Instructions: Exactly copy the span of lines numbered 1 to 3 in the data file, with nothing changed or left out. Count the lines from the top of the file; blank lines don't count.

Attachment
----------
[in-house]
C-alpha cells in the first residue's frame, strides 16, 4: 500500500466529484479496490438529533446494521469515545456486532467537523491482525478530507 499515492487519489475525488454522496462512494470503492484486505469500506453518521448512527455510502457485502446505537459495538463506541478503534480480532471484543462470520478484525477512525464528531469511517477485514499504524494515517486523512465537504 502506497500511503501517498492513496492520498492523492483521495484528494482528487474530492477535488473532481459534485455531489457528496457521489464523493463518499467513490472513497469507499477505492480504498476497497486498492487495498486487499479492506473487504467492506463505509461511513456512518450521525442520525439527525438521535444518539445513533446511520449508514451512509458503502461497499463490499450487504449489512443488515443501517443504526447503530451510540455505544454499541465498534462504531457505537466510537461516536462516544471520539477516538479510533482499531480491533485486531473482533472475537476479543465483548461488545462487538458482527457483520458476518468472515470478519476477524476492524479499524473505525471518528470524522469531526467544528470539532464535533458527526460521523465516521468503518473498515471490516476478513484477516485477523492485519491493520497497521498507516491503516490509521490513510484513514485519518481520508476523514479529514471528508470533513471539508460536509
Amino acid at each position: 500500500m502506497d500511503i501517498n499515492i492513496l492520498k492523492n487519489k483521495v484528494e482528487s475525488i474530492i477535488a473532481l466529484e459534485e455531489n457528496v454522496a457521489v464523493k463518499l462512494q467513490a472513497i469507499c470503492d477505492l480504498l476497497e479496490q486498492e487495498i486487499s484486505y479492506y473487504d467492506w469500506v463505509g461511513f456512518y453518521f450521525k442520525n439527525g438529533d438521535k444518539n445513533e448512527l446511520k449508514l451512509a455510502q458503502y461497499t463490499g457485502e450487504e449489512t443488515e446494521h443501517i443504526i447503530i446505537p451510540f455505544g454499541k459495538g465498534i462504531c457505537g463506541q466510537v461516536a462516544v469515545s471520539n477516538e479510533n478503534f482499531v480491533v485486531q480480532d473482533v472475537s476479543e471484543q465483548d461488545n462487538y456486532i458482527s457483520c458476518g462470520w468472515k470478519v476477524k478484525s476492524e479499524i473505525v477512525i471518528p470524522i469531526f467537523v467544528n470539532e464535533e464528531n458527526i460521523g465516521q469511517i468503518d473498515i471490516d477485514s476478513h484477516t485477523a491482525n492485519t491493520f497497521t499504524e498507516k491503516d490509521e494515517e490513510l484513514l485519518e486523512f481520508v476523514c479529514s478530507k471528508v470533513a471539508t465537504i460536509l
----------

[in-house]
C-alpha cells in the first residue's frame, strides 16, 4: 500500500466529484479496490438529533446494521469515545456486532467537523491482525478530507 499515492487519489475525488454522496462512494470503492484486505469500506453518521448512527455510502457485502446505537459495538463506541478503534480480532471484543462470520478484525477512525464528531469511517477485514499504524494515517486523512465537504 502506497500511503501517498492513496492520498492523492483521495484528494482528487474530492477535488473532481459534485455531489457528496457521489464523493463518499467513490472513497469507499477505492480504498476497497486498492487495498486487499479492506473487504467492506463505509461511513456512518450521525442520525439527525438521535444518539445513533446511520449508514451512509458503502461497499463490499450487504449489512443488515443501517443504526447503530451510540455505544454499541465498534462504531457505537466510537461516536462516544471520539477516538479510533482499531480491533485486531473482533472475537476479543465483548461488545462487538458482527457483520458476518468472515470478519476477524476492524479499524473505525471518528470524522469531526467544528470539532464535533458527526460521523465516521468503518473498515471490516476478513484477516485477523492485519491493520497497521498507516491503516490509521490513510484513514485519518481520508476523514479529514471528508470533513471539508460536509
Amino acid at each position: 500500500m502506497d500511503i501517498n499515492i492513496l492520498k492523492n487519489k483521495v484528494e482528487s475525488i474530492i477535488a473532481l466529484e459534485e455531489n457528496v454522496a457521489v464523493k463518499l462512494q467513490a472513497i469507499c470503492d477505492l480504498l476497497e479496490q486498492e487495498i486487499s484486505y479492506y473487504d467492506w469500506v463505509g461511513f456512518y453518521f450521525k442520525n439527525g438529533d438521535k444518539n445513533e448512527l446511520k449508514l451512509a455510502q458503502y461497499t463490499g457485502e450487504e449489512t443488515e446494521h443501517i443504526i447503530i446505537p451510540f455505544g454499541k459495538g465498534i462504531c457505537g463506541q466510537v461516536a462516544v469515545s471520539n477516538e479510533n478503534f482499531v480491533v485486531q480480532d473482533v472475537s476479543e471484543q465483548d461488545n462487538y456486532i458482527s457483520c458476518g462470520w468472515k470478519v476477524k478484525s476492524e479499524i473505525v477512525i471518528p470524522i469531526f467537523v467544528n470539532e464535533e464528531n458527526i460521523g465516521q469511517i468503518d473498515i471490516d477485514s476478513h484477516t485477523a491482525n492485519t491493520f497497521t499504524e498507516k491503516d490509521e494515517e490513510l484513514l485519518e486523512f481520508v476523514c479529514s478530507k471528508v470533513a471539508t465537504i460536509l